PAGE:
A Time for Ambition: Ensuring prosperity through investment
19th February 2016
State investment in public infrastructure must be substantially increased to make up for lost ground and ensure future social and economic development, according to a TASC Thinkpiece issued today.
The analysis by Paul Sweeney, Chair of TASC’s Economists’ Network, makes the case for substantially increased State spending to compensate for underinvestment in public infrastructure in recent years.
The report, A Time for Ambition: Ensuring prosperity through investment, suggests Exchequer funding of €42bn in the years to 2021 – this is €15bn more than the €27bn in the government’s six year capital and infrastructure plan released earlier this year.
The study was released at an event in Dublin on 1st December. Caroline Spillane, Director General of Engineers Ireland, responded to the report and commented on the existing quality and future needs of the Republic of Ireland's infrastructure. (Read Engineers Ireland's statement)
Speaking at the launch event, Paul Sweeney said: “Ireland has been under-investing in public infrastructure in recent years – Exchequer investment fell to its lowest level in 50 years in 2013. Investment in infrastructure is vitally important because it underpins economic and social development and ensures future progress. This report shows that public investment can be difficult to get right both fiscally and because of various EU rules.
“Nevertheless it is essential and we need to develop new strategies to undertake public investment adequately and successfully. Some of these may seem akin to financialisation, but with a strong emphasis on public return and equality we can deliver good public investment projects, which in turn will lead to increased private investment.”
Mr Sweeney's paper makes the case for a substantial increase in Exchequer investment because:
- Ireland desperately needs the assets – social and affordable housing, public transport, schools, clinics, as well as education and training.
- Interest rates are historically low.
- Investment costs less during a recession and, while it may be over, there is still an output gap and high unemployment, especially among construction workers.
- The lack of investment is reducing future economic growth and development.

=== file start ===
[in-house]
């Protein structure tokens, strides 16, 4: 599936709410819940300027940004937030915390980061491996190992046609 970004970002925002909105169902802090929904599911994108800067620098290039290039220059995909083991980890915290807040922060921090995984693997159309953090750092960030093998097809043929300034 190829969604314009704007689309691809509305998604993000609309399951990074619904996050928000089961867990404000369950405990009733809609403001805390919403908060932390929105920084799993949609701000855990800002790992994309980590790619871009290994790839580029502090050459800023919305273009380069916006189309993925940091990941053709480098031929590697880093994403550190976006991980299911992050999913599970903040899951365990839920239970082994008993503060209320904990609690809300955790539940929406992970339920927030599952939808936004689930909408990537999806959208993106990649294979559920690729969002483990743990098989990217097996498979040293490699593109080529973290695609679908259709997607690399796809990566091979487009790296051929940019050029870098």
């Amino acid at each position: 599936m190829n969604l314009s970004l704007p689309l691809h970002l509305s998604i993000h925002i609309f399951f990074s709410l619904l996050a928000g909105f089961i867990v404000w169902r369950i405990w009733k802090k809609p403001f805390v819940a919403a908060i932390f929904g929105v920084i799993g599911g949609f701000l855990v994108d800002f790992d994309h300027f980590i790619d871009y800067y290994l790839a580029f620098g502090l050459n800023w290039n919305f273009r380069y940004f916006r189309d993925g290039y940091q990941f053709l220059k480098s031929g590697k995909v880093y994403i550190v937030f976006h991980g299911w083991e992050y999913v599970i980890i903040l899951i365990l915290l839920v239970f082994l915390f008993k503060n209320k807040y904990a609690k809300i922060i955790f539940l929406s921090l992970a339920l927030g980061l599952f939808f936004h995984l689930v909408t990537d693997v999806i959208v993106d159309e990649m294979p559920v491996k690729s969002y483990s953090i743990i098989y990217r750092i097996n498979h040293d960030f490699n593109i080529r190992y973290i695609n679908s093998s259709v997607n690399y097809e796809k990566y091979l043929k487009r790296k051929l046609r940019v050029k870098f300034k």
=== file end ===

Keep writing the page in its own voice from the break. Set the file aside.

- Investment leads to innovation which makes the economy more efficient.
- Governments never cut investment – they only postpone it.
According to Mr Sweeney, the government’s plan, Building on Recovery, Infrastructure and Capital Investment, 2016-2021, will see an increase in Exchequer investment in cash terms. However, as a percentage of GDP, government investment in this vital area will actually fall in the first three years on the very low level of 2013.
It is proposed that most of the additional Exchequer investment of €15bn over that provided for in the government’s plan should be funded by some of the proceeds of the planned privatisation of the bank shares currently in public ownership.
“These bank proceeds of €21bn to €29bn are coming on stream from 2016 onwards.
It is currently proposed that all of this capital be used to repay national debt. However, in a time of great infrastructural need, with low interest rates on a declining (as percentage of GDP) debt level, this is a mistake. I would urge the government to change its mind and instead invest this money in our future. None of it should be used for current spending,” added Mr Sweeney.
Mr Sweeney said a recent IMF study on public investment found that for every €1m invested there is a rapid return of €2m. When there is a high loss of potential output, as Ireland has suffered, the returns on infrastructural investment are high.
The key institutional reforms suggested in his report include:
- The establishment of an Infrastructural Commission, which would bring much needed long-term planning back into government policy.
- The adoption by the EU and each Member State of a ‘Golden Rule’ of minimum infrastructural investment by governments.
Mr Sweeney said he suspected that the government plan may lack ambition because of fear of EU institutions with their “overly restrictive economic rules”. However, he pointed out that the EU had a great record in the past on investment through the Structural Funds; had relaxed its rules on investment slightly; and become less ideological on other economic issues.
But most importantly, Europe had, in the words of former Troika member, Ajai Chopra, “treated Ireland badly,” Mr Sweeney said. He concluded: “The EU’s moral authority is undermined. It cannot inflict more punishment on Ireland by insisting that taxpayers’ money from the bank shares be used to pay off creditors (who will be paid anyhow) rather than investing them in Ireland.”
Mr Paul Sweeney is chair of TASC’s Economists’ Network. His paper is part of TASC’s occasional ‘Thinkpiece’ series.